Sam Zell was recently on CNBC, listening to the usual palaver about everything that could go possibly go wrong in the world at any moment. Finally, the blunt-talking, self-made billionaire made an important point about market pundits.
“We predicted that it’s going to be this, and we’re worried about this, and we’re worried about that, and meanwhile the game keeps going,” said Zell, who made his fortune in real estate.
Real money is often made when others think there isn’t any opportunity and the risks seem high. The saga of Bank of America (ticker: BAC), which was almost destroyed during the global financial crisis, illustrates the lesson well.
In the past decade, the bank’s stock price has doubled and tripled and then some. This column long championed the stock during its darkest hours, and has never stopped. We recommended buying the stock and using upside call options to supercharge the advance since Bank of America, now at $29.46, was in the single digits. (Calls increase in value when the associated security rises.) Since then, CEO Brian Moynihan has turned the bank into a powerhouse, and Warren Buffett has become Bank of America’s largest shareholder.
Amid talk of a coming recession and expectations that the Federal Reserve is about to lower interest rates again—theoretically crimping financial stocks—it’s important to remember that buying stuff that is wildly out of favor is historically a great way to make money.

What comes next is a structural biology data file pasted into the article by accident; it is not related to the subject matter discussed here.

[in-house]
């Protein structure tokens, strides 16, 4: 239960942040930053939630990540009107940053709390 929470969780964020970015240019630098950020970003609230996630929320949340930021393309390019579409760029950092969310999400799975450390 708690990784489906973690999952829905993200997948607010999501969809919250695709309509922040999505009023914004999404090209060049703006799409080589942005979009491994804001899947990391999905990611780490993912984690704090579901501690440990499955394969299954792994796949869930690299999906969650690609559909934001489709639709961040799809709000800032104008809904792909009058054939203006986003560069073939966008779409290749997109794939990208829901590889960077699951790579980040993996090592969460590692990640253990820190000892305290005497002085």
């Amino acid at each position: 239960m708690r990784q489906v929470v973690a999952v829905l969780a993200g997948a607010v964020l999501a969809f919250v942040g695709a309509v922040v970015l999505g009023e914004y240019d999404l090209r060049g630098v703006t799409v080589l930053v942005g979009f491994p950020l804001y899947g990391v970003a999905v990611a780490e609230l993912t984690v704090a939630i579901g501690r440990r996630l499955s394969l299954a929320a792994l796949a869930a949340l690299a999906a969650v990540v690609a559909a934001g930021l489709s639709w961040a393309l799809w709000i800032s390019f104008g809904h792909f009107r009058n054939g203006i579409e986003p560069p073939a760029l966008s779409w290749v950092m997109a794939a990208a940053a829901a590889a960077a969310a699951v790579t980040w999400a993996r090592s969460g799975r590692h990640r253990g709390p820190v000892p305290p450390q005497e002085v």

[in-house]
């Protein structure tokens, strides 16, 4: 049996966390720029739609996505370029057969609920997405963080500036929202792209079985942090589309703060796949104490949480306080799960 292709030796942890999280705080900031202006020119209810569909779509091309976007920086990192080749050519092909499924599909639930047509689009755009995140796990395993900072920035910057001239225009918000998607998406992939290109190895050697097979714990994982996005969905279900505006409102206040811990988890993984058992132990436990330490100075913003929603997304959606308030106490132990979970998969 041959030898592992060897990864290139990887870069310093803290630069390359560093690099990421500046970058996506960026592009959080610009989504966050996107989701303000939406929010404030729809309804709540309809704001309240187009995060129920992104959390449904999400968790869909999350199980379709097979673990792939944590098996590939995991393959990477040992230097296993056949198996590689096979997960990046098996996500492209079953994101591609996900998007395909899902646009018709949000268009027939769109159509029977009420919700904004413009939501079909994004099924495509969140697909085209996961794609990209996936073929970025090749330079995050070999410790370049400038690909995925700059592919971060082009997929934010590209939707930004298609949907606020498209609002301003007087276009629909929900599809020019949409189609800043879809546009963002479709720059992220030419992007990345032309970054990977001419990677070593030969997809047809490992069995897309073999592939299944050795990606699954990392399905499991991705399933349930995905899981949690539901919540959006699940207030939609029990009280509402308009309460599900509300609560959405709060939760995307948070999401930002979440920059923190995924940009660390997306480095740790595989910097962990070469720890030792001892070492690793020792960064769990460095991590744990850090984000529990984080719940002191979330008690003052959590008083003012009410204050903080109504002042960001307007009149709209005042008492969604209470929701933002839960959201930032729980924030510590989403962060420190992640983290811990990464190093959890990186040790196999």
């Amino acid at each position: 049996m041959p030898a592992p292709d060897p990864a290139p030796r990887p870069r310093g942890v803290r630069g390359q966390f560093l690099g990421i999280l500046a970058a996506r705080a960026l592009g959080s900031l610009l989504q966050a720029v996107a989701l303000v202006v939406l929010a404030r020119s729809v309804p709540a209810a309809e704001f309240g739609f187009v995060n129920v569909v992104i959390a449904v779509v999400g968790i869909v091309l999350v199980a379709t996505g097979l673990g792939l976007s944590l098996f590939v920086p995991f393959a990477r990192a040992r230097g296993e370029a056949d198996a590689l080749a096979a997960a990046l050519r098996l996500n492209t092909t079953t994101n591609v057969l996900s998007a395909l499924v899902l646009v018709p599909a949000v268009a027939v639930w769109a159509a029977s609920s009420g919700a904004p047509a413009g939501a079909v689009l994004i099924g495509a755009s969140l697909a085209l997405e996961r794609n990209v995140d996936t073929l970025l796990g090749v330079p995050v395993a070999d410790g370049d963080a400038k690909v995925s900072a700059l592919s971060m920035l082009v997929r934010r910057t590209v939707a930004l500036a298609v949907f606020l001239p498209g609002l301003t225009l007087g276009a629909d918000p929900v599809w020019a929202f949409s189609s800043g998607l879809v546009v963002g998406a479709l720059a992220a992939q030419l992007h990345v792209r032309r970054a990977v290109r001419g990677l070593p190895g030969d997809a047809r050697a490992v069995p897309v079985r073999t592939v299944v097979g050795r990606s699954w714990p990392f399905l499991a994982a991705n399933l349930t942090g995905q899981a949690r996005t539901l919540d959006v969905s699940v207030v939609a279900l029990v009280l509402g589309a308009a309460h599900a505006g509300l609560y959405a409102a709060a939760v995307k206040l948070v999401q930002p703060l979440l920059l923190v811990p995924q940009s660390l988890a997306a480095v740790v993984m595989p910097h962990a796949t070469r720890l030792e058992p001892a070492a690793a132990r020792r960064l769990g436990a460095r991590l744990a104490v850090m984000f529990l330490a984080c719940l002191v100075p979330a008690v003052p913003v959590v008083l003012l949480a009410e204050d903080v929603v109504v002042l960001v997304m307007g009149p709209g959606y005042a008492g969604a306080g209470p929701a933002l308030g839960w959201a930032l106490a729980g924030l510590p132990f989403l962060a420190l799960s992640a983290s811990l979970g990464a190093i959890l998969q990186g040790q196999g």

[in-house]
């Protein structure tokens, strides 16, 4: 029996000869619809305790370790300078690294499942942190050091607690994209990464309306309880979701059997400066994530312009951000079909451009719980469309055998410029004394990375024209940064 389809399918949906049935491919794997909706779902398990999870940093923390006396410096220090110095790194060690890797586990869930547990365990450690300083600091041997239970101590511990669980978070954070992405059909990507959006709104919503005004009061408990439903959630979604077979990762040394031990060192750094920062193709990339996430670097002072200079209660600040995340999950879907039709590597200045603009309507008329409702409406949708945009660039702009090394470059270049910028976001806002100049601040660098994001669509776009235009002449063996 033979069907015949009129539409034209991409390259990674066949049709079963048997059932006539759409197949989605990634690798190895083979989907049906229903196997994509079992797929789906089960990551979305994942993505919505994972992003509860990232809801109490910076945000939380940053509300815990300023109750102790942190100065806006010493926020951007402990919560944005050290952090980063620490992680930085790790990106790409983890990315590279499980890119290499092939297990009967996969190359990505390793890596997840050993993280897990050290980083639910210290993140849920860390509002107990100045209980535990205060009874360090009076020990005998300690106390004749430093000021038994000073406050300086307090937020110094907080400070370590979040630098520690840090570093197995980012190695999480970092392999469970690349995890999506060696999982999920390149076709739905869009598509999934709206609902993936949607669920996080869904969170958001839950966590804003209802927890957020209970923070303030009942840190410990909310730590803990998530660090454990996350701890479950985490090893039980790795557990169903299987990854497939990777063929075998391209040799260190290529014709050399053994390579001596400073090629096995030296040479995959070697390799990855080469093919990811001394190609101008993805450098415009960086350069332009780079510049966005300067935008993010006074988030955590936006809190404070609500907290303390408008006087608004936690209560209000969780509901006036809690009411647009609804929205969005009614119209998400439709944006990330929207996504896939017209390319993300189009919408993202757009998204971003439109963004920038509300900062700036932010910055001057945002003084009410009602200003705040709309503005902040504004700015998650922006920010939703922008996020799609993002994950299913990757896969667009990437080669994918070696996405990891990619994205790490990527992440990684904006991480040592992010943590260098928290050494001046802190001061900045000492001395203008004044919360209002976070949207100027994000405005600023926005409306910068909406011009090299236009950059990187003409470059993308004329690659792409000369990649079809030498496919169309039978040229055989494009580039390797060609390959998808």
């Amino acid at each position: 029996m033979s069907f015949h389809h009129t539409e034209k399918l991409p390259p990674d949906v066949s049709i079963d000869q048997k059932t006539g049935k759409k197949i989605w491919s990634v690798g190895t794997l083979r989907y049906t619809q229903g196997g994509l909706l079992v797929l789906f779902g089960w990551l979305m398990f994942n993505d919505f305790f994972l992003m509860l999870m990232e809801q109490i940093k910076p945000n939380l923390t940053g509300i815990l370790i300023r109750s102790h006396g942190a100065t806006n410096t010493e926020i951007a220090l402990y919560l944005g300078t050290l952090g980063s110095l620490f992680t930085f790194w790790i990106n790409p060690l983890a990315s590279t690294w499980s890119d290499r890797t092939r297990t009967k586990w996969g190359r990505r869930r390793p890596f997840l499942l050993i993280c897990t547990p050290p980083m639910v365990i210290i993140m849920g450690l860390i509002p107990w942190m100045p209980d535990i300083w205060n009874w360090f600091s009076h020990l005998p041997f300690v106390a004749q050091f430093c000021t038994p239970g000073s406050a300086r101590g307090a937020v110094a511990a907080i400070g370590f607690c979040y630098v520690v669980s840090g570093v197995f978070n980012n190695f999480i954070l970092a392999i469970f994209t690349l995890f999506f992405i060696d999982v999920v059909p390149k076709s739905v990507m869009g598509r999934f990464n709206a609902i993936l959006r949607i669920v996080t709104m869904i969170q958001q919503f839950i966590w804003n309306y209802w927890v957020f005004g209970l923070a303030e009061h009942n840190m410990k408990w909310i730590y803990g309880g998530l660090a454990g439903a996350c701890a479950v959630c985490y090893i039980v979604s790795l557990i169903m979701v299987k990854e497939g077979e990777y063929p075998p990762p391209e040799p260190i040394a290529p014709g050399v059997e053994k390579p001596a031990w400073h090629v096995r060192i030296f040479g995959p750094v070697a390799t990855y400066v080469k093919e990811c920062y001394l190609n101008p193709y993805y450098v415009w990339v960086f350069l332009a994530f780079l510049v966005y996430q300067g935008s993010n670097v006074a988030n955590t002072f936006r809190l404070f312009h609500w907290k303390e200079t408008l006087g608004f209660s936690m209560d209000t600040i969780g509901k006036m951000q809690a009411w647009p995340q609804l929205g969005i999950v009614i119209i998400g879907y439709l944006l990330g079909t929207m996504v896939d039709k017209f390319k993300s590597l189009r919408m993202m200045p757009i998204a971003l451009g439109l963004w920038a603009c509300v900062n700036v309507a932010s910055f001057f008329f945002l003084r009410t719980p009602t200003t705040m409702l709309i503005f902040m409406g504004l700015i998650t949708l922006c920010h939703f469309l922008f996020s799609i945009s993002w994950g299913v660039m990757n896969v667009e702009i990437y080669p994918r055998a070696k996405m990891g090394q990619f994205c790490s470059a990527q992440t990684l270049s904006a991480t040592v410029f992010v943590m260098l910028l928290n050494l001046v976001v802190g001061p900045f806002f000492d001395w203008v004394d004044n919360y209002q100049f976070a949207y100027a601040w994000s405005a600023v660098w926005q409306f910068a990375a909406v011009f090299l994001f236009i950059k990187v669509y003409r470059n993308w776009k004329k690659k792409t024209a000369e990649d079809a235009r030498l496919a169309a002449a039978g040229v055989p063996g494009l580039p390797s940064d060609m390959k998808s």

True, BofA, like other financial stocks, has recently popped higher, but it seems unable to definitively rise above $30. And now J.P. Morgan is telling its clients that BofA’s stock should shine.
Shawn Quigg, a derivatives strategist, predicts that the stock could rally on a combination of progress on the trade war, an accommodative Fed, a steepening yield curve, or even hedge funds adjusting portfolios, which could trigger a style rotation into battered stocks, sparking a chain reaction of short covering, fundamental flows, and equity long-short portfolio rebalancing by quantitative investors.
Investors could consider buying Bank of America’s October $29 calls that expire on Oct. 25 for $1.26. The trade positions investors at the forefront of potentially favorable events and lets them take advantage of cheap implied volatility.
Bank of America’s one-month at-the-money options are priced without a greed premium, even though there might be a lot to be greedy about. If the trade works, and the bank pops to, say, $33 by expiration, the call is worth $4. If the stock is below the strike at expiration, the trade fails.
During the past 52 weeks, BofA stock has ranged from $22.66 to $31.37 and is down 3.2%. Shares are up about 20% this year, on par with the S&P 500 index.
To be sure, the single most important thing about Bank of America is arguably that it is a well-run company with a CEO who knows his business because he rebuilt it after his predecessor nearly destroyed it. The stock’s 2.46% dividend yield is like a cherry atop a sundae.
A textbook could be written about all of the risk factors facing the financial sector, but if interest rates are lowered and money flows into stocks, as predicted, just about anything should advance, especially stocks with competitive yields—even if the associated company’s business is challenged by the drag of lower rates.
If Moynihan embraces the moment and does more to boost the dividend and buy back stock—rewarding everyone who stuck with him through the nasty days—BofA will pop even higher.
Sound intriguing? Consider following J.P. Morgan’s call trade, or just buy the stock and sell some puts that expire in six months with strike prices just below the stock price.
These days, investing is too often discussed like a sporting match or to get people to click on website links. Regardless of what happens in the short term, people will always need to borrow and manage money, and the game will keep going.